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Ergodic Theory

Ergodic theory can be described as the statistical and qualitative behavior of measurable group and semigroup actions on Measure Spaces. The Group is most commonly N, R, R+, and Z.

Ergodic theory had its origins in the work of Boltzmann in statistical mechanics. Its mathematical origins are due to von Neumann, Birkhoff, and Koopman in the 1930s. It has since grown to be a huge subject and has applications not only to statistical mechanics, but also to number theory, differential geometry, functional analysis, etc. There are also many internal problems (e.g., ergodic theory being applied to ergodic theory) which are interesting.

See also Ambrose-Kakutani Theorem, Birkhoff's Ergodic Theorem, Dye's Theorem, Dynamical System, Hopf's Theorem, Ornstein's Theorem


Billingsley, P. Ergodic Theory and Information. New York: Wiley, 1965.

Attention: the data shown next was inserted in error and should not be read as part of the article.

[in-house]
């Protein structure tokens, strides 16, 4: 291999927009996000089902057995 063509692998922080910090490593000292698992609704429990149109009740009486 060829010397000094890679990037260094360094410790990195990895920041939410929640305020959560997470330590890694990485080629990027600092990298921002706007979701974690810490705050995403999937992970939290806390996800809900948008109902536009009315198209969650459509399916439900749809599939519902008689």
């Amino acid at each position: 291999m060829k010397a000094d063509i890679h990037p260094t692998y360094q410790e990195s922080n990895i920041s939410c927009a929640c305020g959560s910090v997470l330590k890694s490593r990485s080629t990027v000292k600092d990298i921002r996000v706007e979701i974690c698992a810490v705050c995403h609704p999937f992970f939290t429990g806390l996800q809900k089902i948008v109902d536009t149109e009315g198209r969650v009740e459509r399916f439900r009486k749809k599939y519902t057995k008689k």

Cornfeld, I.; Fomin, S.; and Sinai, Ya. G. Ergodic Theory. New York: Springer-Verlag, 1982.

Katok, A. and Hasselblatt, B. An Introduction to the Modern Theory of Dynamical Systems. Cambridge, England: Cambridge University Press, 1996.

Nadkarni, M. G. Basic Ergodic Theory. India: Hindustan Book Agency, 1995.

Parry, W. Topics in Ergodic Theory. Cambridge, England: Cambridge University Press, 1982.

Smorodinsky, M. Ergodic Theory, Entropy. Berlin: Springer-Verlag, 1971.

Walters, P. Ergodic Theory: Introductory Lectures. New York: Springer-Verlag, 1975.

© 1996-9 Eric W. Weisstein